BELGRADE, Yugoslavia -- In early June, Prime Minister Tony Blair of
Britain, the most outspoken advocate of a ground invasion of Kosovo,
had ordered the preparation of 30,000 letters calling up Britain's
army reserves. Typed and addressed, they were about to go into the
mail, making possible the commitment of up to 50,000 British troops
-- half the standing army -- to go into Kosovo.
In Washington, President Clinton, with
enormous reluctance, was about to give his own approval to
preparations for a ground invasion of Kosovo, including up to
120,000 American troops -- despite his vow, in a televised speech on
the first day of the war, March 24, that "I do not intend to put our
troops in Kosovo to fight a war."
Based on interviews with senior
officials from seven governments -- the United States, Britain,
Germany, Italy, France, Finland and Yugoslavia -- the United States
came much closer to a ground war in Europe than is commonly
On June 2, the day before President
Slobodan Milosevic of Yugoslavia agreed to accept NATO's terms for
an end to the conflict, the national security adviser, Sandy Berger,
convened a lengthy meeting of the Clinton administration's top
national security officials. The meeting included a detailed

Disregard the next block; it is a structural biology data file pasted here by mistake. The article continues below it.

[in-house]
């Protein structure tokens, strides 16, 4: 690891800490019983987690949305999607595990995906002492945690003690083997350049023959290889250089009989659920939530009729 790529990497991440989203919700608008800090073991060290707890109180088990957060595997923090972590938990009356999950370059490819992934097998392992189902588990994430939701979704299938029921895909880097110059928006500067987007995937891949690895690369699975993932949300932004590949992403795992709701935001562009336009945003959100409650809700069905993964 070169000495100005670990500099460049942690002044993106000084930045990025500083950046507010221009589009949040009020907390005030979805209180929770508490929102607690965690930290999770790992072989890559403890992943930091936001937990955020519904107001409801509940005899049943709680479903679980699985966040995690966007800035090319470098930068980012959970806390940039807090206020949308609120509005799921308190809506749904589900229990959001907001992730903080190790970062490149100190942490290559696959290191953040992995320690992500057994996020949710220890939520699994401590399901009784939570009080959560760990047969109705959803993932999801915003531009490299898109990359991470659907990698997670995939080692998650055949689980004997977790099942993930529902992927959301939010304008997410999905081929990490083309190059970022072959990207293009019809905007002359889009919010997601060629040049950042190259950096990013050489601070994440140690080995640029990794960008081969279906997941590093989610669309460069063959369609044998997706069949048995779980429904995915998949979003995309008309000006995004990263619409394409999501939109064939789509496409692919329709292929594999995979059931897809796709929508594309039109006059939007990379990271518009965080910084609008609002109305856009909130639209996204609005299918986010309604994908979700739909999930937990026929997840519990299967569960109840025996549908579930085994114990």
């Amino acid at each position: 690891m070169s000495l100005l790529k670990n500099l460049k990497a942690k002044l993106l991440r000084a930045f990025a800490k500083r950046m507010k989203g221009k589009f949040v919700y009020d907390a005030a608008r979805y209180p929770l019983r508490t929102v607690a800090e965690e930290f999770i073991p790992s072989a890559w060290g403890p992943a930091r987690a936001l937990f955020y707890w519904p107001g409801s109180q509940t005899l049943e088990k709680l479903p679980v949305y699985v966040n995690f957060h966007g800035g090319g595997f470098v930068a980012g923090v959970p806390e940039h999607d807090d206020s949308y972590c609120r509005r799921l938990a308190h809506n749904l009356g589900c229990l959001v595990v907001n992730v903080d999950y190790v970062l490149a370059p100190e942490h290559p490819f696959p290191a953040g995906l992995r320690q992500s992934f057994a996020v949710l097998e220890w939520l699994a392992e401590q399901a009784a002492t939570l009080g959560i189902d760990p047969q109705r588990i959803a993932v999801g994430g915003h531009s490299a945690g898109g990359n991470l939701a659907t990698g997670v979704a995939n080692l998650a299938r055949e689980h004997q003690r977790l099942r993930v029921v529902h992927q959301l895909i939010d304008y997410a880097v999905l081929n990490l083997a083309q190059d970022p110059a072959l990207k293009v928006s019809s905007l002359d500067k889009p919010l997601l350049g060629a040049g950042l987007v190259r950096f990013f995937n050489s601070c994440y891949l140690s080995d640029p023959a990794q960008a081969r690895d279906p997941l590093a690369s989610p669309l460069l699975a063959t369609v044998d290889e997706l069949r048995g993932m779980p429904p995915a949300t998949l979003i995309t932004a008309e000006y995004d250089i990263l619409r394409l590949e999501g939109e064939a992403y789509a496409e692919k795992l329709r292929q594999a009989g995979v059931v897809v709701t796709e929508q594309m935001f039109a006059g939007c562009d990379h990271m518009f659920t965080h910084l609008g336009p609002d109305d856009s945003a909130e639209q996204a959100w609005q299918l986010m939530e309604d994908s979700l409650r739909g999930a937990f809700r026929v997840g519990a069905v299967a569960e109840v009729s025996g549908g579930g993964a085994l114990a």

discussion of how NATO could win the war.
At almost the same time, former Prime
Minister Viktor Chernomyrdin of Russia and President Martti
Ahtisaari of Finland were in Belgrade, laying out NATO's terms to
Milosevic, but few in Washington expected Milosevic to agree to
Chernomyrdin, unhappy with the terms,
had nearly refused to go to Belgrade, but he listened as Ahtisaari
told Milosevic that NATO would hit the city harder from the air,
destroying its bridges and power plants, and was bound to invade
Kosovo if necessary. Two weeks before, Clinton had said that "all
options are on the table," and Chernomyrdin made it clear to
Milosevic that Russia, which had supplied Belgrade radar information
on incoming NATO aircraft, would be unable to help any further, even
in the event of a ground invasion.
In Washington, White House officials
were still looking hard for ground options short of the proposal put
forth by Gen. Wesley Clark, the NATO commander, which called for an
invasion by up to 175,000 allied troops. They discussed the creation
of a limited "exit corridor" for displaced Albanians to get out of
Kosovo, and of "safe areas" for them inside Kosovo, where they could
be given food and shelter.
But the Joint Chiefs of Staff, who did
not favor an invasion, made it clear that they preferred Clark's
proposals to anything that committed too few American troops to too
limited a goal.
And the officials knew, they say, that
Clinton had just a few days to authorize preparations for an
invasion if it was to be sold to NATO, a reluctant Pentagon and a
skeptical Congress and carried out before the winter, giving the
refugees a chance to return home. The idea of the war's dragging
through to the spring -- with Milosevic damaged but hanging on to
Kosovo, 850,000 refugees still in camps and the NATO alliance
fraying or splitting -- "was too awful to think about," one senior
The British thought they needed up to